If it is determined that no pain or harm is foreseeable from one’s action, then in that case the action can be justified as ethical. Likewise, Western philosophers have also come up with four cardinal ethical principles that are used mainly in biomedical sciences, namely, nonmaleficence, beneficence, autonomy, and justice. Nonmaleficence is based on the dictum “Whatever else you do, do no harm.” It has three components not inflicting harm, preventing harm, and removing harm when it is present. Beneficence on the other hand implies the duty to contribute to the welfare or improvement of the situation or people. Autonomy refers to the freedom for everyone to decide their own course of action as long as they do not cause harm to others. Finally, justice means each person should be treated fairly and similarly. These principles from both Eastern and Western paradigms are sound and can be applied in everyday interactions.

Another dimension to ethical conduct comes from the Bible where Jesus narrates the parable of the Good Samaritan. In the parable, a man was beaten down by robbers, stripped of his belongings, and left half dead. A passing by priest and a Levite did not pay heed to the miseries of the man but a Samaritan bandaged his wounds, took him to an inn, and took good care of him. The moral of the story was that we should conduct ourselves like the Samaritan and not the priest or the Levite. This is indeed true for ethical behavior. What is the point in being right if it is not for serving fellow human beings and ridding them of the miseries that befell them?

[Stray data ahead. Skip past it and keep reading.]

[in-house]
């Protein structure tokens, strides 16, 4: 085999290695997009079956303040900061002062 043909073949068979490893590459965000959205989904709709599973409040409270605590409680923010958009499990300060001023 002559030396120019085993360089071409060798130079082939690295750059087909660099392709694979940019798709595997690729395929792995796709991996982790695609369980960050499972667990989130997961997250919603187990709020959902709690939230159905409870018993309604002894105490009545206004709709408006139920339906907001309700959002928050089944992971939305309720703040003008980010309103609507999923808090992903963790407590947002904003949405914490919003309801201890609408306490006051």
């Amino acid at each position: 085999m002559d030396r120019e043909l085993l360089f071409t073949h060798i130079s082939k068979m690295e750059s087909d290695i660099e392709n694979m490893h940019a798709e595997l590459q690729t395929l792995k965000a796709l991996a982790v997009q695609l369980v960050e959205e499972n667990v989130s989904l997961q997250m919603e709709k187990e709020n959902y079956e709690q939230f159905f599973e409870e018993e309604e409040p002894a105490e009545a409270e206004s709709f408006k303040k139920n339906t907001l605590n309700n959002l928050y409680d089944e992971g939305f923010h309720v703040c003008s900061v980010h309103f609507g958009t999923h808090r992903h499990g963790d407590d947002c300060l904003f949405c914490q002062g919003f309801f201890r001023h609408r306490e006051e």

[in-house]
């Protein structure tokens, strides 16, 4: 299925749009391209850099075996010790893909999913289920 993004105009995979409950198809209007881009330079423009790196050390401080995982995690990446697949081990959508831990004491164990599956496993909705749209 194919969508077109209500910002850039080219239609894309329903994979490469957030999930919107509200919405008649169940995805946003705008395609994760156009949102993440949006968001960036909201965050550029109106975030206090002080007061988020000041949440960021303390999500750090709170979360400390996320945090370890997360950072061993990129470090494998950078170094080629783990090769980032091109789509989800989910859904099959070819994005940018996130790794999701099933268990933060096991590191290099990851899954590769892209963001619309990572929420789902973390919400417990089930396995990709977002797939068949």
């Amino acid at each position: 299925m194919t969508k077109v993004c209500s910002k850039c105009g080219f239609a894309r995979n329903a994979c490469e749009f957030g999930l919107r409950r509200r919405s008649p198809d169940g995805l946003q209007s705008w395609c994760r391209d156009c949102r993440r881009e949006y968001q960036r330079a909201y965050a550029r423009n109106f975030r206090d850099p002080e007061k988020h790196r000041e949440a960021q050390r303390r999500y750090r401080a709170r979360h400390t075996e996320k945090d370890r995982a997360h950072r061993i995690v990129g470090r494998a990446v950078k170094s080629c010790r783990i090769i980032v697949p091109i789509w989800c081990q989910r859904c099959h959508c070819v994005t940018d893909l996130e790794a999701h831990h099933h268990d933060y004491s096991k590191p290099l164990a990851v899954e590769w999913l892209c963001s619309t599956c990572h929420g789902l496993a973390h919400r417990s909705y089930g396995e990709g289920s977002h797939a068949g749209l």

Ethical behavior provides several advantages or benefits. It brings a sense of joy, purpose, and meaning to life. The Bhagavad Gitasays that being good is a reward in itself. If we are ethical in our conduct, we feel internally rewarded and derive a sense of satisfaction versus getting more stressed if our conduct is unethical. Some research studies done at worksites have shown that having an ethical climate reduces distress in employees and improves physical and psychological health. Being ethical provides a basis for a principled life and helps set standards for living. We can refer to these principles when faced with a difficult decision to make or if we are confused or lack clarity as to what to do. Being ethical also motivates others to be ethical and others tend to reciprocate in the same way. Being ethical thus helps raise the bar for others and contributes to the welfare of others thereby improving society.